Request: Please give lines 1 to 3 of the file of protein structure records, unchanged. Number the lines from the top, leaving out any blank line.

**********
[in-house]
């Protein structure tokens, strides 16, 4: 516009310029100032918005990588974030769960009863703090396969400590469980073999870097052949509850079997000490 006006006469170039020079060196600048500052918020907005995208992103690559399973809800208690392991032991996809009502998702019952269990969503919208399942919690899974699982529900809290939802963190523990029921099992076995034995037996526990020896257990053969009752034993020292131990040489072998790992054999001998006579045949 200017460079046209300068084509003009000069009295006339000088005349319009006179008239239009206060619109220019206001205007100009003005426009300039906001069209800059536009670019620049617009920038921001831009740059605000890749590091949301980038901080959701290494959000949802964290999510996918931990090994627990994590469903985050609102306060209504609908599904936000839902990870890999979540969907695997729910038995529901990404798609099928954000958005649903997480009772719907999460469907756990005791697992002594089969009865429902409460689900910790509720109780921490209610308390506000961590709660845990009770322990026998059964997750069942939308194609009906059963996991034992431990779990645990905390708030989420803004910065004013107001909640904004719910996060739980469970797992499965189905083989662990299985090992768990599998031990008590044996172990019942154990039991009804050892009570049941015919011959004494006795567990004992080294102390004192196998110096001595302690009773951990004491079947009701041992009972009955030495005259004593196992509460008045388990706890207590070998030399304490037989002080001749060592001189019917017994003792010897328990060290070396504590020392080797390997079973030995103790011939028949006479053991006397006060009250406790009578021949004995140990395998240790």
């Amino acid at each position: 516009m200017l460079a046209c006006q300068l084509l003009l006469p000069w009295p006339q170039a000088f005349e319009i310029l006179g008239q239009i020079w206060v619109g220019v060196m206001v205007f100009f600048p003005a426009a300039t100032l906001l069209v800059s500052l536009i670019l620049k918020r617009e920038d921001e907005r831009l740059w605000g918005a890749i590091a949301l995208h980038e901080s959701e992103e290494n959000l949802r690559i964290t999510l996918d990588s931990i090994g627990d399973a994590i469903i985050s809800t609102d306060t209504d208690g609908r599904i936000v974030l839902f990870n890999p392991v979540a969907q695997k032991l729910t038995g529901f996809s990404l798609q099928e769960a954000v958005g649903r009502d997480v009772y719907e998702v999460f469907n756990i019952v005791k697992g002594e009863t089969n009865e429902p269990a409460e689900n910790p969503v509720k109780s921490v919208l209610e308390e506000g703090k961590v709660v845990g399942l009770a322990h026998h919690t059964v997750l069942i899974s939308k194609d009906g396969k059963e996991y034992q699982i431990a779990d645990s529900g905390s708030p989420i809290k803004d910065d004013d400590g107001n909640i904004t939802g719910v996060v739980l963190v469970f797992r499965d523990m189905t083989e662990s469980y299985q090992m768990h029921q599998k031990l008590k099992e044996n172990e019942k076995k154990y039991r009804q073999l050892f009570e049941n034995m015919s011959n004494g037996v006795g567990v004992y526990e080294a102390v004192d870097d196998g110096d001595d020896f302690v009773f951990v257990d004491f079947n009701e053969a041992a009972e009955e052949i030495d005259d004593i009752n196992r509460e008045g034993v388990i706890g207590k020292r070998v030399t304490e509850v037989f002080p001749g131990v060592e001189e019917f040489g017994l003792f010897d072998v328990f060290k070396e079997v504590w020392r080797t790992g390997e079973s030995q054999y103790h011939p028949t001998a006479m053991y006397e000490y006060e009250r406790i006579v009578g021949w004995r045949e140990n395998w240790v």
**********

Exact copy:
[in-house]
């Protein structure tokens, strides 16, 4: 516009310029100032918005990588974030769960009863703090396969400590469980073999870097052949509850079997000490 006006006469170039020079060196600048500052918020907005995208992103690559399973809800208690392991032991996809009502998702019952269990969503919208399942919690899974699982529900809290939802963190523990029921099992076995034995037996526990020896257990053969009752034993020292131990040489072998790992054999001998006579045949 200017460079046209300068084509003009000069009295006339000088005349319009006179008239239009206060619109220019206001205007100009003005426009300039906001069209800059536009670019620049617009920038921001831009740059605000890749590091949301980038901080959701290494959000949802964290999510996918931990090994627990994590469903985050609102306060209504609908599904936000839902990870890999979540969907695997729910038995529901990404798609099928954000958005649903997480009772719907999460469907756990005791697992002594089969009865429902409460689900910790509720109780921490209610308390506000961590709660845990009770322990026998059964997750069942939308194609009906059963996991034992431990779990645990905390708030989420803004910065004013107001909640904004719910996060739980469970797992499965189905083989662990299985090992768990599998031990008590044996172990019942154990039991009804050892009570049941015919011959004494006795567990004992080294102390004192196998110096001595302690009773951990004491079947009701041992009972009955030495005259004593196992509460008045388990706890207590070998030399304490037989002080001749060592001189019917017994003792010897328990060290070396504590020392080797390997079973030995103790011939028949006479053991006397006060009250406790009578021949004995140990395998240790």
């Amino acid at each position: 516009m200017l460079a046209c006006q300068l084509l003009l006469p000069w009295p006339q170039a000088f005349e319009i310029l006179g008239q239009i020079w206060v619109g220019v060196m206001v205007f100009f600048p003005a426009a300039t100032l906001l069209v800059s500052l536009i670019l620049k918020r617009e920038d921001e907005r831009l740059w605000g918005a890749i590091a949301l995208h980038e901080s959701e992103e290494n959000l949802r690559i964290t999510l996918d990588s931990i090994g627990d399973a994590i469903i985050s809800t609102d306060t209504d208690g609908r599904i936000v974030l839902f990870n890999p392991v979540a969907q695997k032991l729910t038995g529901f996809s990404l798609q099928e769960a954000v958005g649903r009502d997480v009772y719907e998702v999460f469907n756990i019952v005791k697992g002594e009863t089969n009865e429902p269990a409460e689900n910790p969503v509720k109780s921490v919208l209610e308390e506000g703090k961590v709660v845990g399942l009770a322990h026998h919690t059964v997750l069942i899974s939308k194609d009906g396969k059963e996991y034992q699982i431990a779990d645990s529900g905390s708030p989420i809290k803004d910065d004013d400590g107001n909640i904004t939802g719910v996060v739980l963190v469970f797992r499965d523990m189905t083989e662990s469980y299985q090992m768990h029921q599998k031990l008590k099992e044996n172990e019942k076995k154990y039991r009804q073999l050892f009570e049941n034995m015919s011959n004494g037996v006795g567990v004992y526990e080294a102390v004192d870097d196998g110096d001595d020896f302690v009773f951990v257990d004491f079947n009701e053969a041992a009972e009955e052949i030495d005259d004593i009752n196992r509460e008045g034993v388990i706890g207590k020292r070998v030399t304490e509850v037989f002080p001749g131990v060592e001189e019917f040489g017994l003792f010897d072998v328990f060290k070396e079997v504590w020392r080797t790992g390997e079973s030995q054999y103790h011939p028949t001998a006479m053991y006397e000490y006060e009250r406790i006579v009578g021949w004995r045949e140990n395998w240790v």